Here we are in the beautiful mundane, the place of dishes and laundry, of ministry, work, and cooking dinner.  I should note that upon reading the draft, David interjected “Except nothing’s ever mundane when I’m around.”  He makes me smile.

Life buzzes with the hum of daily tasks. Ordinary days. After several years of deep sorrow, waiting, and big changes, this season feels a little foreign. I haven’t been here for awhile. I don’t always know what to do with it.

But I love it.

After loss, tiny moments become treasures. Playing games, seeking new adventures, dancing around the living room together, having quality time, being held tightly,—all are things I soak in.

Oh that I could bottle up these mundane days, storing them to revisit through a trip in Dumbledore’s pensieve. And if you don’t know about the pensieve, I’m not sure we can be friends.

I’m thankful for the beauty of mundane days. I well remember how much I longed for them. But sometimes I feel guilty about this calm and peaceful season. Maybe that seems weird.

Perhaps it was easier to worship God in the midst of trial than it is in the normal, typical every day sort of days. Am I wandering away from God because something “big” is not going on?  But what about my friends who are sufferingly deeply? Is it wrong that I am not suffering also?

But the older I get, the more I see how God often deals in seasons.

For everything there is a season, and a time for every matter under heaven: a time to be born, and a time to die: a time to plant, and a time to pluck up what is planted; a time to kill, and a time to heal; a time to break down, and a time to build up; a time to weep, and a time to laugh; a time to mourn, and a time to dance; a time to cast away stones, and a time to gather stones together; a time to embrace, and a time to refrain from embracing; a time to seek, and a time to lose; a time to keep, and  a time to cast away; a time to tear, and a time to sew; a time to keep silence, and a time to speak; a time to love, and a time to hate; a time for war, and a time for peace.”

Ecclesiastes 3:1-8

As physical seasons reflect reversal, redemption, and newness of life, so do life’s seasons. They reflect the character of our God, and His unrelenting zeal to transform.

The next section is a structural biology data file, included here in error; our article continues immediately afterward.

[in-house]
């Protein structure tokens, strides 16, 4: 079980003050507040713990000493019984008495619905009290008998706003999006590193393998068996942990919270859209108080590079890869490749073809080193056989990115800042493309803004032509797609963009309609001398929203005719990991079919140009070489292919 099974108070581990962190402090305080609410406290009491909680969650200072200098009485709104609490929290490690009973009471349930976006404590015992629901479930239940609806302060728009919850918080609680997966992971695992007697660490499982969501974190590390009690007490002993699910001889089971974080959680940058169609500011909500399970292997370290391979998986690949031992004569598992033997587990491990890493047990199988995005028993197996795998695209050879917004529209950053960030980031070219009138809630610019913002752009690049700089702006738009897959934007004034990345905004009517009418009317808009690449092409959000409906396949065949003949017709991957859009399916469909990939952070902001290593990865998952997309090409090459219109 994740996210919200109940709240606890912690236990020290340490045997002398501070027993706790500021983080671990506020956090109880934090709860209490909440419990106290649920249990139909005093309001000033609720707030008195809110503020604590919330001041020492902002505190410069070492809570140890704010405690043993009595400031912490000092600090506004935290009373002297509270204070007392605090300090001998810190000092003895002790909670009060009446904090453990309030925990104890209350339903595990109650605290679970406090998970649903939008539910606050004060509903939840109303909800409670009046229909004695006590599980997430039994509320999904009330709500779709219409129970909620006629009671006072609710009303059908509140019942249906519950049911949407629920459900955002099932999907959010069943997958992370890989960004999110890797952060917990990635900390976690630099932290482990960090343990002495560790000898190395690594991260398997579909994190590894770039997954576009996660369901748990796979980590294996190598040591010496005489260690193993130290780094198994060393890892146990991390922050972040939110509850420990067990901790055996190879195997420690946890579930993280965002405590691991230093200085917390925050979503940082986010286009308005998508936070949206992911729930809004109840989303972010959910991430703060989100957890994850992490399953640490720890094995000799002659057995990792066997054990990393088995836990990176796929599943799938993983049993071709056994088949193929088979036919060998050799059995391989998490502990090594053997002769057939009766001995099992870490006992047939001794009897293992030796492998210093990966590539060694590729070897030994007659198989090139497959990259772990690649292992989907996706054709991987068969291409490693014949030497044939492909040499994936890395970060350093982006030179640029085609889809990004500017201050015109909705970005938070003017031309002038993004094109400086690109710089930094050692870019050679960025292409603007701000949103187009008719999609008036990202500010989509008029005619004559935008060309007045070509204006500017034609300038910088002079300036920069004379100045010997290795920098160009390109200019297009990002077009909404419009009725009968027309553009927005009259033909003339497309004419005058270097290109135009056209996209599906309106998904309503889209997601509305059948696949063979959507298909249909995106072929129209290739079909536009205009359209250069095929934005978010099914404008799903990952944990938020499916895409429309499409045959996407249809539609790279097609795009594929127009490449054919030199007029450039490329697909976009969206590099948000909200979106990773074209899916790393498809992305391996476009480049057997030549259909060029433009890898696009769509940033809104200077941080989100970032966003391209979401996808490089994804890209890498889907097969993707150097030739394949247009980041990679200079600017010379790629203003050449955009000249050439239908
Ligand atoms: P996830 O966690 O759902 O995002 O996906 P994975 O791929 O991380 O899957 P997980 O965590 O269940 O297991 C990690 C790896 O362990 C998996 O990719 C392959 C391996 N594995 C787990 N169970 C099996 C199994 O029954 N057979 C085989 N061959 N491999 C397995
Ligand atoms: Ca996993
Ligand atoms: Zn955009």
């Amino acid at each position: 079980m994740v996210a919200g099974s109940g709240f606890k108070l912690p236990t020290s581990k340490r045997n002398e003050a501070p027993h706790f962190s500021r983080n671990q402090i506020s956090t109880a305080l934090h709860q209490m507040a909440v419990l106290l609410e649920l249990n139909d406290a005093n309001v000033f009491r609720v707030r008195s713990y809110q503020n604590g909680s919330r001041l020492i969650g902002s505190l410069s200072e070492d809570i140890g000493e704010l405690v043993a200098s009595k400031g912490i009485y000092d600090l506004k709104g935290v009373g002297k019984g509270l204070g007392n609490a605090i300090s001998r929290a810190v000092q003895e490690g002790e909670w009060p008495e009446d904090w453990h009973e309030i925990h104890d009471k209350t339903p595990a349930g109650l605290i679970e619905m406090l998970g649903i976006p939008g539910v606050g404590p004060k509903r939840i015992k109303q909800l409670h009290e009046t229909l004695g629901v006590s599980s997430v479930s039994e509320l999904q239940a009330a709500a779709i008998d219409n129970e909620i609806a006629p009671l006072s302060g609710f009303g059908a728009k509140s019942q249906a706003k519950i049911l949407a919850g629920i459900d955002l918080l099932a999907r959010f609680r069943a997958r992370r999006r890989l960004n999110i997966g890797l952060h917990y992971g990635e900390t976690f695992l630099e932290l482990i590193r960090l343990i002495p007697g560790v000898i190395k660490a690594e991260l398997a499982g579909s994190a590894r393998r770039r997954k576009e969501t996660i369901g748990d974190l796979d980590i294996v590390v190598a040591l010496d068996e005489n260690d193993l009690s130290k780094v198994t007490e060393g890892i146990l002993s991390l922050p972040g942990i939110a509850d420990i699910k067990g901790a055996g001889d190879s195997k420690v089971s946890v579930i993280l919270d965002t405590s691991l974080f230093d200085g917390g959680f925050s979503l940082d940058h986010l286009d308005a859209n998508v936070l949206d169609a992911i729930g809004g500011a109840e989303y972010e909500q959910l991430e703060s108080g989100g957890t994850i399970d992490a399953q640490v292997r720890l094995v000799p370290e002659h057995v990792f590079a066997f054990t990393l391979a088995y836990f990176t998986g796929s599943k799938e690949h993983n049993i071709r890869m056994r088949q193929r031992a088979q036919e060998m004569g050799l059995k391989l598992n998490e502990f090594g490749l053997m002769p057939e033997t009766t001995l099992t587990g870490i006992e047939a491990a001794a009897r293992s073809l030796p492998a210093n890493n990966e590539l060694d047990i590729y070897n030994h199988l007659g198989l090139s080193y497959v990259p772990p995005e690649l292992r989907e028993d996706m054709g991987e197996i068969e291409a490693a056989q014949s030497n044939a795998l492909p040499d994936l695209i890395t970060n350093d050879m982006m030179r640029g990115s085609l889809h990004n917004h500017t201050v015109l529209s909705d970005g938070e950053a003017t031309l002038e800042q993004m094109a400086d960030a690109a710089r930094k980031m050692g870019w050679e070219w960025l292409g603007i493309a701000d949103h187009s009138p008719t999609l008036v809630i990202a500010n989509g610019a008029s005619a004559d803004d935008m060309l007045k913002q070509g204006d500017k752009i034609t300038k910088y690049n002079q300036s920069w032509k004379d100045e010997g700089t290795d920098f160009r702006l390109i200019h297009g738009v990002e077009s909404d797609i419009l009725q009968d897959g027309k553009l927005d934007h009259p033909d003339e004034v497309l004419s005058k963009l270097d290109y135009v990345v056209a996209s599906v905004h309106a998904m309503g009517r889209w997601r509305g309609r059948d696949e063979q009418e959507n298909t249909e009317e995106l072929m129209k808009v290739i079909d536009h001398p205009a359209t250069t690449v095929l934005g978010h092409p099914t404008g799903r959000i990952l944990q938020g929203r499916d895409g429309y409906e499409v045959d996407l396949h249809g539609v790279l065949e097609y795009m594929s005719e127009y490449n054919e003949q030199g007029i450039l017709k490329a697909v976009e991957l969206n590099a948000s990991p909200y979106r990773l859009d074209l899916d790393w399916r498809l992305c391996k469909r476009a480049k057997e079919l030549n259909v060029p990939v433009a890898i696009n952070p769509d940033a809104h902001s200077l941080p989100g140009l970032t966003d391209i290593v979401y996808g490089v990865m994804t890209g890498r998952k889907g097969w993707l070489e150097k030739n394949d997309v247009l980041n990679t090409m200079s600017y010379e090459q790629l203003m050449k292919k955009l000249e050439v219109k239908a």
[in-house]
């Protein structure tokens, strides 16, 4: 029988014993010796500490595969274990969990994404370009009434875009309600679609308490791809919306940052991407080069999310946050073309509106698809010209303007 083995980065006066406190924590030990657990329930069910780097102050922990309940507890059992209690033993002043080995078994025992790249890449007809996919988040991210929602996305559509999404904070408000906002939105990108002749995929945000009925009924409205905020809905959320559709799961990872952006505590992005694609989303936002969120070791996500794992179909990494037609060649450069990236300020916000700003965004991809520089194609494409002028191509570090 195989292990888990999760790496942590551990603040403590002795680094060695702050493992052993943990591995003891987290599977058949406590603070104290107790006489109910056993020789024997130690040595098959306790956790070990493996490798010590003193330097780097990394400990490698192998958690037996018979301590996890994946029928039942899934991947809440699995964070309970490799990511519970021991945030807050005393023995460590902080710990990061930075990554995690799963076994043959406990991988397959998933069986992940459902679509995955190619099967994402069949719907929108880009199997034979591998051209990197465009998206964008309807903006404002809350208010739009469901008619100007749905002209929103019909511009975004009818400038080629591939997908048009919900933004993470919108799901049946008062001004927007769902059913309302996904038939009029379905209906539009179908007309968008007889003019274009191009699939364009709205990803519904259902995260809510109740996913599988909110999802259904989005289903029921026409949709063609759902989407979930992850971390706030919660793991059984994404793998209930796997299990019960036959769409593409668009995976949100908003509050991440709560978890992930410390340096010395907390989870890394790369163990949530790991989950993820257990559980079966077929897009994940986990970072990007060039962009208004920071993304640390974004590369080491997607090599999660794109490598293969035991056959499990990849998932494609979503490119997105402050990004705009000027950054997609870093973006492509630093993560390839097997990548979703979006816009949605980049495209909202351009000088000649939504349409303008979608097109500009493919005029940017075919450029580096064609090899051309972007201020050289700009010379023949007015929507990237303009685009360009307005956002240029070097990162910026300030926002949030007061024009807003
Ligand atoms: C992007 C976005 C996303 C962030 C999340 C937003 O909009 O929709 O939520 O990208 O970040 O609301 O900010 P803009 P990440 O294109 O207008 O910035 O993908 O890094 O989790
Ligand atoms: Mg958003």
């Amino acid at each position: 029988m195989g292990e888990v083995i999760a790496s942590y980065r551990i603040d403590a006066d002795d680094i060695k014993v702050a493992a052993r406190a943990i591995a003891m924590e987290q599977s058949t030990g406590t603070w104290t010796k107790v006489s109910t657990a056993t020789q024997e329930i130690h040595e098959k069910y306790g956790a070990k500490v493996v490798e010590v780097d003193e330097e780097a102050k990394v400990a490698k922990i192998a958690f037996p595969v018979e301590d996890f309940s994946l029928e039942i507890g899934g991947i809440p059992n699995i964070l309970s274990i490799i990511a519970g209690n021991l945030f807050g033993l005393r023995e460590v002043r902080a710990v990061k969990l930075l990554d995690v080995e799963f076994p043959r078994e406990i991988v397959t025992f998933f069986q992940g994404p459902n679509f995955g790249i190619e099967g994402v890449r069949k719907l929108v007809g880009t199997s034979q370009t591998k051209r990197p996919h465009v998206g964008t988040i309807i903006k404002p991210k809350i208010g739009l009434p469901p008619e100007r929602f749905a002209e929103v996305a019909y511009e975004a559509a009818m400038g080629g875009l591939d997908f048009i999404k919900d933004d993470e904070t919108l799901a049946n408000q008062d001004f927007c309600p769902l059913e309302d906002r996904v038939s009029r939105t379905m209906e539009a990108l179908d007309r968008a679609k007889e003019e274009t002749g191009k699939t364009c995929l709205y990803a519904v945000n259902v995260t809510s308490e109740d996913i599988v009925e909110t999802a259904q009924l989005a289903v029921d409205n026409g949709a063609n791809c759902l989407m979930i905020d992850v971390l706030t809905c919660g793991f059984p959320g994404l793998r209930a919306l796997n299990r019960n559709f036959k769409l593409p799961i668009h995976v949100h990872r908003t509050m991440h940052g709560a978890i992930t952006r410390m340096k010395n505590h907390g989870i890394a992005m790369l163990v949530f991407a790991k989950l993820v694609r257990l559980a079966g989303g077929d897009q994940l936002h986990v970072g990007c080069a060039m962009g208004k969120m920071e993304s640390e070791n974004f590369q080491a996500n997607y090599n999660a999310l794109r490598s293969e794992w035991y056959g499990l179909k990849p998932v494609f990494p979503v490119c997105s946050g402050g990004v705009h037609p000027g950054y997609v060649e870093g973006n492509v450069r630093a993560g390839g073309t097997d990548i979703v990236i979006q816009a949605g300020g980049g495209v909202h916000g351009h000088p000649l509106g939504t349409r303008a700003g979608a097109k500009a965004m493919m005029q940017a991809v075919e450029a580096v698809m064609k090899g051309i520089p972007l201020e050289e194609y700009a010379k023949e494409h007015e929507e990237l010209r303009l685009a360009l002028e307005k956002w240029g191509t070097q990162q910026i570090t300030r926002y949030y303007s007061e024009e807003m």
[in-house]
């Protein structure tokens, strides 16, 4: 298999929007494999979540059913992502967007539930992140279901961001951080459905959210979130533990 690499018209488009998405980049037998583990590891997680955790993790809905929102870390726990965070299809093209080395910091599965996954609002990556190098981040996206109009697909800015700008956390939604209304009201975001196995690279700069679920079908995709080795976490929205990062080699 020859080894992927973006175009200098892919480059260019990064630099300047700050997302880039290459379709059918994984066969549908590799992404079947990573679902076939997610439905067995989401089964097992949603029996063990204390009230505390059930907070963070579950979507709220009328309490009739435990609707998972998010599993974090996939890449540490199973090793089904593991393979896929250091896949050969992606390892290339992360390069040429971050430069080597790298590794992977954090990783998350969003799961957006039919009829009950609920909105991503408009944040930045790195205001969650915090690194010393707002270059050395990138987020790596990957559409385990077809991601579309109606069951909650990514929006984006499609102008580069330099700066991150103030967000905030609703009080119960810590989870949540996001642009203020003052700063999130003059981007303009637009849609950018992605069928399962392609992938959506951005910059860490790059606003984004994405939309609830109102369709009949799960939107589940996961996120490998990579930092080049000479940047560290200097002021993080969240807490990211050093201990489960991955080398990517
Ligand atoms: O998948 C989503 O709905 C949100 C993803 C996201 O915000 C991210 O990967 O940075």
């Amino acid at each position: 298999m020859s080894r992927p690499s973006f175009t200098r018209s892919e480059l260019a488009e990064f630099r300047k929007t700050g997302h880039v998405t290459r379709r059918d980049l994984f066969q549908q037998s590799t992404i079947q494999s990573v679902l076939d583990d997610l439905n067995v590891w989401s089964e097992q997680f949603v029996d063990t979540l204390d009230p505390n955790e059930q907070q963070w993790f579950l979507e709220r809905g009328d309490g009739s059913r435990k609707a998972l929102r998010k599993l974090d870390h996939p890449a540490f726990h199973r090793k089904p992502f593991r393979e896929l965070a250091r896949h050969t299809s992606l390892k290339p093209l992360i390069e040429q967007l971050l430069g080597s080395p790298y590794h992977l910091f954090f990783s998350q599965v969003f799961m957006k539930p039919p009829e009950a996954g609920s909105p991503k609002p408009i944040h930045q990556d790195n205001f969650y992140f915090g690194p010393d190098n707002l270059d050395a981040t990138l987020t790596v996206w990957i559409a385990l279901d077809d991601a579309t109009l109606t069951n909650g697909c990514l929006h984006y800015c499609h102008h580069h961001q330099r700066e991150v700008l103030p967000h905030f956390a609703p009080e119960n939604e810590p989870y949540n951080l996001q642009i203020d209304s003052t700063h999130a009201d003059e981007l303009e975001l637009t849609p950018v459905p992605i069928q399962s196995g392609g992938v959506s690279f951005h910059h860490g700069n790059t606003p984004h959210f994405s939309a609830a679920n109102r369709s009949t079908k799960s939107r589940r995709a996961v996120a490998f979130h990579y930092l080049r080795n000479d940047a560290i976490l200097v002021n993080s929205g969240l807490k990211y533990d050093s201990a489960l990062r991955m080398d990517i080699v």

J. I Packer put it this way.

Live in the present, and enjoy it thoroughly; present pleasures are God’s good gifts. Though Ecclesiastes condemns flippancy, he clearly has not time for the superspirituality which is too proud or too pious ever to laugh and have fun. Seek grace to work hard at whatever life calls you to do, and enjoy your work as you do. Leave to God its issues; let Him measure its ultimate worth; your part is to use all the good sense and enterprise at your command in exploiting the opportunities that lie before you… We can be sure that the God who made this marvelously complex world order,… and who compassed the even greater redemption from Sin and Satan knows what He’s doing, and ‘doeth all things well.’ even if for the moment He hides his hand. We can trust Him and rejoice in Him even when we cannot discern His path.”

Therefore, I get to enjoy the lovely early days of still being considered “newlyweds.”  Life is not about always being happy, but sometimes happiness is part of God’s grace. There is no need for guilt. God is sovereign over the ebbs and flows. His narratives are complex, and there are appropriate times for every emotion. Of course, beauty and calm are His good gifts.

A year and a few weeks ago, some of my dear friends experienced the deaths of their twins born too early. Apart from Jon’s death, being with them that night was one of the hardest things I’ve experienced. Grief was deep and heavy. But what a privilege it was to hold their tiny, perfectly formed babies, to see God’s grace surrounding them, to cry out to the Lord for them, and to weep and ache with them.

In the same week these friends remembered what would have been their babies’ first birthdays, David and I traveled for a family member’s wedding. We were in the thick of wedding preparations and all the delights that come with them. It was an exhausting, but immensely joy-filled week. What an tremendous privilege it is be in a wedding and to share in a couple’s radiant joy!

Seasons. Contrasts. Walking beside others both in joy and sorrow are God’s good gifts.  Likewise, in my life sorrows and joys are equally God’s good gifts. Though it’s not always easy to understand, both kinds of days teach me the gospel, pointing me to Christ.

  • I remember the sorrow and suffering of the cross.
  • I recall the triumph and joy of the resurrection.

Both are necessary.

As long as this season lasts, I’ll just keep soaking up the sunshine with raised hands and a thankful heart.

Thank you Lord, for good and beautiful gifts in every season.